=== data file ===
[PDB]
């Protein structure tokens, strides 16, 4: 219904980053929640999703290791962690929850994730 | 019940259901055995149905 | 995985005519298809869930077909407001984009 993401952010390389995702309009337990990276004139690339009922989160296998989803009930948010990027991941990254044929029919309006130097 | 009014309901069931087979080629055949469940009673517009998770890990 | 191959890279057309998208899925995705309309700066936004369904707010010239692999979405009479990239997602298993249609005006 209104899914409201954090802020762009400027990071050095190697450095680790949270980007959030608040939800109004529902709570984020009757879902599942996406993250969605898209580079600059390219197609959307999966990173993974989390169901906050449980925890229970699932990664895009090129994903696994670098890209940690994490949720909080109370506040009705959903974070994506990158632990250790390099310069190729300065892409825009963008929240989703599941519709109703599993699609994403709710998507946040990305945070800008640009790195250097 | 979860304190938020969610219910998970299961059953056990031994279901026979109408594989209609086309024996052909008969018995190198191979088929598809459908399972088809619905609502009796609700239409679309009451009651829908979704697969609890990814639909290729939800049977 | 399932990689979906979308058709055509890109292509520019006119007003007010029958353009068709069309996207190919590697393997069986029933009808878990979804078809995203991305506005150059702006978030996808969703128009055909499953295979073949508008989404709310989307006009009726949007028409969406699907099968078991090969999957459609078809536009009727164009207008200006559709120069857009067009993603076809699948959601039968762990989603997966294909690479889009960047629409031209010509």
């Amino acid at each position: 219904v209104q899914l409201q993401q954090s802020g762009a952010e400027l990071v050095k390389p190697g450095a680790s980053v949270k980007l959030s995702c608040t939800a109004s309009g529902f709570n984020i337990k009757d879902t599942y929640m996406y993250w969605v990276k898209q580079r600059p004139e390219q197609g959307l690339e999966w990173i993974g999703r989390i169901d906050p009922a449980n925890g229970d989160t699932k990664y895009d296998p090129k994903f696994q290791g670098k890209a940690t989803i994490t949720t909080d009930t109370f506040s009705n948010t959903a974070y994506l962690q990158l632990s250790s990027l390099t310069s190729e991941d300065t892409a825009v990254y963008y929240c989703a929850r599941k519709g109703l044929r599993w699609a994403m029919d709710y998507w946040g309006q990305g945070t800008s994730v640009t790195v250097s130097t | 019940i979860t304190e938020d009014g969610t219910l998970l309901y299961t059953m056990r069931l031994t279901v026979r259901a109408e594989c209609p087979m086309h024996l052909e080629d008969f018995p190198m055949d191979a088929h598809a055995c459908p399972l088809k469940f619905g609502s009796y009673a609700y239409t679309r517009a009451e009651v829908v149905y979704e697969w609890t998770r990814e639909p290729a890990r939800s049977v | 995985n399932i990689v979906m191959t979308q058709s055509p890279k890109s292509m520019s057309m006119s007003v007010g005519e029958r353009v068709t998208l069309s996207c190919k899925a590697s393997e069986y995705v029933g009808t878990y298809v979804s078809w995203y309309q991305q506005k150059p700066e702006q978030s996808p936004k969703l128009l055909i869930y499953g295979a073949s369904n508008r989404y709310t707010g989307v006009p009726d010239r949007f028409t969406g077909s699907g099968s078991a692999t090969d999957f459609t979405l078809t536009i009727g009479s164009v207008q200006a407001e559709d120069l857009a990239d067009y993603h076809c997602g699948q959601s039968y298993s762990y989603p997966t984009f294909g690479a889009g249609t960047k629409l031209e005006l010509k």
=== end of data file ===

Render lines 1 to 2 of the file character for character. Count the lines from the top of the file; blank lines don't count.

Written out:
[PDB]
């Protein structure tokens, strides 16, 4: 219904980053929640999703290791962690929850994730 | 019940259901055995149905 | 995985005519298809869930077909407001984009 993401952010390389995702309009337990990276004139690339009922989160296998989803009930948010990027991941990254044929029919309006130097 | 009014309901069931087979080629055949469940009673517009998770890990 | 191959890279057309998208899925995705309309700066936004369904707010010239692999979405009479990239997602298993249609005006 209104899914409201954090802020762009400027990071050095190697450095680790949270980007959030608040939800109004529902709570984020009757879902599942996406993250969605898209580079600059390219197609959307999966990173993974989390169901906050449980925890229970699932990664895009090129994903696994670098890209940690994490949720909080109370506040009705959903974070994506990158632990250790390099310069190729300065892409825009963008929240989703599941519709109703599993699609994403709710998507946040990305945070800008640009790195250097 | 979860304190938020969610219910998970299961059953056990031994279901026979109408594989209609086309024996052909008969018995190198191979088929598809459908399972088809619905609502009796609700239409679309009451009651829908979704697969609890990814639909290729939800049977 | 399932990689979906979308058709055509890109292509520019006119007003007010029958353009068709069309996207190919590697393997069986029933009808878990979804078809995203991305506005150059702006978030996808969703128009055909499953295979073949508008989404709310989307006009009726949007028409969406699907099968078991090969999957459609078809536009009727164009207008200006559709120069857009067009993603076809699948959601039968762990989603997966294909690479889009960047629409031209010509």